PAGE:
What happens when you graduate in Hong Kong - and can't speak Chinese?
When Hong Kong reverted to Chinese sovereignty in 1997, the government decreed that students be taught in Chinese, not English. But thousands of minorities were suddenly left in the lurch, say activists.
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The city’s education bureau disagrees: “Since the parents choose to send their children to the designated schools, that doesn’t constitute discrimination. And we believe our Chinese curriculum is suitable for all learners,” says a spokesperson.Skip to next paragraph
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According to government figures, more than one-third of the city's nearly 40,000 minority children, mostly from working class families, enroll in the designated schools only because they are failing in a Cantonese teaching environment.
At the designated schools, students learn Chinese only up to about the third grade-equivalent level because such schools are equipped to prepare the students to take only public exams administered by Britain, which has lower standards of Chinese fluency. As it is, only one in five South Asians public high school graduates read and write Chinese; most are relegated to low-skill jobs or unemployment.
Seeking to end what they see as long-standing inequity, both Unison and the city's Equal Opportunities Commission say they may take legal action if education officials don't make an effort soon to design a curriculum appropriate for the minorities – one that would help them achieve proficiency comparable to that of their Chinese peers.
Yusuf Yu, former principal of a designated school, spent most of his career contending with the lack of appropriate curricula. Until he retired two months ago, he had to improvise in order to help minority students master more advanced Chinese. Minorities account for more than 90 percent of the school’s population of 500.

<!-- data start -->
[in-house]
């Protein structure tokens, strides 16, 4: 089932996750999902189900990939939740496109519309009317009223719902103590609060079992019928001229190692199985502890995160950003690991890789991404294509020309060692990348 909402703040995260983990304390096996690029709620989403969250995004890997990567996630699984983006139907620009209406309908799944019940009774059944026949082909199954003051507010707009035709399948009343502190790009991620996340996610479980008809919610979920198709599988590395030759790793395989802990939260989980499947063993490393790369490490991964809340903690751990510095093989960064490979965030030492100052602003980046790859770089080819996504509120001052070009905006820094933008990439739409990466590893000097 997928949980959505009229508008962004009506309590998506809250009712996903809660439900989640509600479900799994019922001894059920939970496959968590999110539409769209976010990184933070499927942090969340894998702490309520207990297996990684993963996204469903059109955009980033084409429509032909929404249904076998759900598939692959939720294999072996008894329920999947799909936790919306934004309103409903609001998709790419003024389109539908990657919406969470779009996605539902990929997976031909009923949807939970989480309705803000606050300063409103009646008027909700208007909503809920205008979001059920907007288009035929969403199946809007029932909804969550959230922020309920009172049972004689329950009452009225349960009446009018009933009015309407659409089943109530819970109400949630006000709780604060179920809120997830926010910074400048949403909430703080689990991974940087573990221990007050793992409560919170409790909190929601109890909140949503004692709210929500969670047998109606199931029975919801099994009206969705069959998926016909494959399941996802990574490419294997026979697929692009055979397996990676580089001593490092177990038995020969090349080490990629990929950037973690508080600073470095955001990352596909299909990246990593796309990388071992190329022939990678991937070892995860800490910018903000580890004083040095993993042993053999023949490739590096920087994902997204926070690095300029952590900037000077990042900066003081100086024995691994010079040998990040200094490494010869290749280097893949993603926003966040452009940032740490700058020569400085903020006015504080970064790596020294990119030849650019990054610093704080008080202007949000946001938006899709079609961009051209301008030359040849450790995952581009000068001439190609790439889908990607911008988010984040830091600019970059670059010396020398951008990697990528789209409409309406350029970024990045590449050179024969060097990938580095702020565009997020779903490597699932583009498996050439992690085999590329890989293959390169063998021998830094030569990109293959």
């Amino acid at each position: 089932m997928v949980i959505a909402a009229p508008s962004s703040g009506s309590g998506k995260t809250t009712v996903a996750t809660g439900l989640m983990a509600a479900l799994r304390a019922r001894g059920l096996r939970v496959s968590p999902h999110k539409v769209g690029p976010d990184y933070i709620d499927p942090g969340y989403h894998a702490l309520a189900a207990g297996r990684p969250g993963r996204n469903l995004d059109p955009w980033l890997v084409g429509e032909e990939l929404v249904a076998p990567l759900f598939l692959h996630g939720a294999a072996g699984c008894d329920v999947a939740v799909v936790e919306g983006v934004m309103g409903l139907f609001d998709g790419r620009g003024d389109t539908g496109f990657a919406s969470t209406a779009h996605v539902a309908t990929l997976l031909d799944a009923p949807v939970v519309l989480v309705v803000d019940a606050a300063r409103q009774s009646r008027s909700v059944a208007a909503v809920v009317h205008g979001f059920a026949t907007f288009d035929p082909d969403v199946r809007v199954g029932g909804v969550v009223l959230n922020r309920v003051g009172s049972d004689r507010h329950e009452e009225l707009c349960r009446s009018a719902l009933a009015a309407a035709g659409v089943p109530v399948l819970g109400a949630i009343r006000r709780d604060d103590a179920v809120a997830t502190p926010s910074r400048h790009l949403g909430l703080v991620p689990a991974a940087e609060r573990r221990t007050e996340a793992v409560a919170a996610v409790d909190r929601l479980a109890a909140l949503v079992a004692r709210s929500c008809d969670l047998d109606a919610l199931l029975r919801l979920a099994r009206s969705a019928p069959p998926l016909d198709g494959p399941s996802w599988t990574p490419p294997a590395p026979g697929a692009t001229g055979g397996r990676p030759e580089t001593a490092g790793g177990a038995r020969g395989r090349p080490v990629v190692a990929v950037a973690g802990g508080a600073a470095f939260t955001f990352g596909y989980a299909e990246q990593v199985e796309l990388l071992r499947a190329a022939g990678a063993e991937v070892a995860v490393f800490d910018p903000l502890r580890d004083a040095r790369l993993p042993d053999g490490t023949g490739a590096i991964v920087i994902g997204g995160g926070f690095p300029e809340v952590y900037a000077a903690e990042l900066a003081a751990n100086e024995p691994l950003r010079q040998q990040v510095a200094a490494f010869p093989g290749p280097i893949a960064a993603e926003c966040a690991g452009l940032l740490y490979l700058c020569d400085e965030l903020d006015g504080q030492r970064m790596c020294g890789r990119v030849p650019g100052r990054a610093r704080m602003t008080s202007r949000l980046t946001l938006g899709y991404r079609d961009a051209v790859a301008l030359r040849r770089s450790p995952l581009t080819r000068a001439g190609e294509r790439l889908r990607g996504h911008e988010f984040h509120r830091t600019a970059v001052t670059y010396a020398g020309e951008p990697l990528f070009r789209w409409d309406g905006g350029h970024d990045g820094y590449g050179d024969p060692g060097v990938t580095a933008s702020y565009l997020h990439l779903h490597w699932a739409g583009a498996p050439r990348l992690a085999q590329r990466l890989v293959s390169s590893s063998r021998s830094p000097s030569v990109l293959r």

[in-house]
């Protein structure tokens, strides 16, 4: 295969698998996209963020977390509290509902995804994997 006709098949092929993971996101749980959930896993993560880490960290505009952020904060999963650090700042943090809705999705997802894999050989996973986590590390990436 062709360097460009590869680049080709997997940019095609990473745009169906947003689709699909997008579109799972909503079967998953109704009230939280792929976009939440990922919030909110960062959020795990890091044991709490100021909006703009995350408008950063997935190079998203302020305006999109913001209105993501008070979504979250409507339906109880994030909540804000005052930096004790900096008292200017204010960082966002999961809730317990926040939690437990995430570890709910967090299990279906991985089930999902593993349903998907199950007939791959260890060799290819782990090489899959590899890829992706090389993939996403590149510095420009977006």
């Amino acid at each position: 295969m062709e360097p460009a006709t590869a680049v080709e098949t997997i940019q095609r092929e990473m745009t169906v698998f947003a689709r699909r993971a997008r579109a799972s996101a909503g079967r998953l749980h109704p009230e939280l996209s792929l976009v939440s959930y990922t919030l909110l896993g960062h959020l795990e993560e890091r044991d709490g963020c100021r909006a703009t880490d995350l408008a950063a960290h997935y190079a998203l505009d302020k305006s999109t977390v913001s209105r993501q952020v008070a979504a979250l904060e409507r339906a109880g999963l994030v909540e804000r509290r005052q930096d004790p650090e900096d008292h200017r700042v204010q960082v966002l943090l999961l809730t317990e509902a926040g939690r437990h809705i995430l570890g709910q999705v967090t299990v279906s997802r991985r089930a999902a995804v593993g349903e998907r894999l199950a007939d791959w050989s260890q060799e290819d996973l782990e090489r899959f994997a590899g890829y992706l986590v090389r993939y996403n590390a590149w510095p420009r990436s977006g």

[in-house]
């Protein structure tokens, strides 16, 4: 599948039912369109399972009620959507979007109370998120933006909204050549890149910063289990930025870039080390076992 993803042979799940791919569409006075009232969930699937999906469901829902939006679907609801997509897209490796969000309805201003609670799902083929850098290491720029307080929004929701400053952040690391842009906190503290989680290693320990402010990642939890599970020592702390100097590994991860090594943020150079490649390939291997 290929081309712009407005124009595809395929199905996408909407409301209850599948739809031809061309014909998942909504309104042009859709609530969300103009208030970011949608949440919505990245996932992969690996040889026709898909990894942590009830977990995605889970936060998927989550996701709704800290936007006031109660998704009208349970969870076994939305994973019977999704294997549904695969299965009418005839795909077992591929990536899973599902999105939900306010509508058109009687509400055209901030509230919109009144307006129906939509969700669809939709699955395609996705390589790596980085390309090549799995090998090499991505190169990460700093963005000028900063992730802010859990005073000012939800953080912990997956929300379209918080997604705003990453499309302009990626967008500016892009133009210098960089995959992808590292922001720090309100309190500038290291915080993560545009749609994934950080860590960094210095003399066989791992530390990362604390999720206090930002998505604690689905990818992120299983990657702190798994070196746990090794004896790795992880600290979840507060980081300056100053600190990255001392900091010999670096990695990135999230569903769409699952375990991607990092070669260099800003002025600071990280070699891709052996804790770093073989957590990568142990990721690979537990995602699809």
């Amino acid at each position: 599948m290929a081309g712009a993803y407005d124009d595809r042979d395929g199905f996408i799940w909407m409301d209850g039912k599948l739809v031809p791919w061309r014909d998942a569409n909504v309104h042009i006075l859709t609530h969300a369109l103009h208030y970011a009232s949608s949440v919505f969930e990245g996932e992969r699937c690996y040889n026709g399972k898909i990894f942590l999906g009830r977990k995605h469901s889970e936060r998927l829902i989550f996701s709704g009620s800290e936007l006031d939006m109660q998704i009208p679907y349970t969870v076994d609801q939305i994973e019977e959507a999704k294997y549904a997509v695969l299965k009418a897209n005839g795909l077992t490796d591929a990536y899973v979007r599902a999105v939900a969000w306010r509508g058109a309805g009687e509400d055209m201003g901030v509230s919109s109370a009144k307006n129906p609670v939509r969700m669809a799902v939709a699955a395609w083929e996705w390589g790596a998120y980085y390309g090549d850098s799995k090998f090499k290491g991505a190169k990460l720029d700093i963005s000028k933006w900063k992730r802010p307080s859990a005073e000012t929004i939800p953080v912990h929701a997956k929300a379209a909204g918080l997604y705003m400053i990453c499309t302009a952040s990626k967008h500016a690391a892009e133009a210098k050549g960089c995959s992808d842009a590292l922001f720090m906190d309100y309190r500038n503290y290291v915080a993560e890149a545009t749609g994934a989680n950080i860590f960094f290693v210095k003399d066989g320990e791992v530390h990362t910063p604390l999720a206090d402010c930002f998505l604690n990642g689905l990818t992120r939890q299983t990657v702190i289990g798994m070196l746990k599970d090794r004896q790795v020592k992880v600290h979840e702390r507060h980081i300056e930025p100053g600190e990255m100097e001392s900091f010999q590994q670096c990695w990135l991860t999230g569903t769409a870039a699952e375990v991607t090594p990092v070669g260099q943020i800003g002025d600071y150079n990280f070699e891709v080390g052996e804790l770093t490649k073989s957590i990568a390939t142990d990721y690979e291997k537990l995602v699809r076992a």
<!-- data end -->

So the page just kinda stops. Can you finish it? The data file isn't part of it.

“Right now it's up to the individual principals to decide how far the students get to go with their Chinese learning,” says Mr. Yu. “The victims ultimately are the students.”
Determined not to be a victim
Although Aftab, now 22, aced Chinese at his designated school, he couldn’t even decipher street signs in Chinese. Determined not to be a victim of the city’s segregated education system, he learned to speak Cantonese fluently from TV and friends at the public housing development where he grew up.
Having worked as Cantonese-Urdu interpreter, Aftab recently joined the police department as a community liaison. This position may give him a shot at joining the force, like the fathers and grandfathers of some of his peers. Indeed, many South Asians in the city descend from those brought in by the British circa 1850 to form the fledgling colony’s first police force.
Aftab and his family are pooling their resources to make sure his niece learns to read and write Chinese proficiently. They say they don’t count on the government to give minorities a fair chance at achieving Chinese literacy.
While Aftab has managed to beat the odds, scholars say full Chinese proficiency for ethnic minorities should be the norm rather than the exception.
"Chinese language learning at publicly funded schools should ensure that all students can achieve a standard that allows for equal access to opportunities in all areas of life," says Ms. Loper.